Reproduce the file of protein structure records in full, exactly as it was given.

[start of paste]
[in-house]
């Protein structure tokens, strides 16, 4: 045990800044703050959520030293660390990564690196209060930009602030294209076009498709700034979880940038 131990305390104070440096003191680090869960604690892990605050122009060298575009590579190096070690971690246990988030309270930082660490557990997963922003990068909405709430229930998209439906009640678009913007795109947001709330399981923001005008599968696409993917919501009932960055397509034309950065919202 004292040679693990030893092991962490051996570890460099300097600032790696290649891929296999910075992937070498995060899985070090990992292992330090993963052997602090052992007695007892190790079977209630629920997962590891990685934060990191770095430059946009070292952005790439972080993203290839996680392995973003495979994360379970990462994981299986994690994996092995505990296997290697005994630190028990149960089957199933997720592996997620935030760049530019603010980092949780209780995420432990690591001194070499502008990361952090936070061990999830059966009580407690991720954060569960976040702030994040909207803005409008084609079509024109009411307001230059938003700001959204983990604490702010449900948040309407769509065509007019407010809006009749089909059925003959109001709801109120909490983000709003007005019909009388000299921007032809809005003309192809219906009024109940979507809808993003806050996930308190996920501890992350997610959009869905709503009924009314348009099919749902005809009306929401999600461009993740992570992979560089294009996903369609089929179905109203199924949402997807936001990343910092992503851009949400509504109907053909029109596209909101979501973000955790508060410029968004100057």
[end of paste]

[in-house]
């Protein structure tokens, strides 16, 4: 045990800044703050959520030293660390990564690196209060930009602030294209076009498709700034979880940038 131990305390104070440096003191680090869960604690892990605050122009060298575009590579190096070690971690246990988030309270930082660490557990997963922003990068909405709430229930998209439906009640678009913007795109947001709330399981923001005008599968696409993917919501009932960055397509034309950065919202 004292040679693990030893092991962490051996570890460099300097600032790696290649891929296999910075992937070498995060899985070090990992292992330090993963052997602090052992007695007892190790079977209630629920997962590891990685934060990191770095430059946009070292952005790439972080993203290839996680392995973003495979994360379970990462994981299986994690994996092995505990296997290697005994630190028990149960089957199933997720592996997620935030760049530019603010980092949780209780995420432990690591001194070499502008990361952090936070061990999830059966009580407690991720954060569960976040702030994040909207803005409008084609079509024109009411307001230059938003700001959204983990604490702010449900948040309407769509065509007019407010809006009749089909059925003959109001709801109120909490983000709003007005019909009388000299921007032809809005003309192809219906009024109940979507809808993003806050996930308190996920501890992350997610959009869905709503009924009314348009099919749902005809009306929401999600461009993740992570992979560089294009996903369609089929179905109203199924949402997807936001990343910092992503851009949400509504109907053909029109596209909101979501973000955790508060410029968004100057």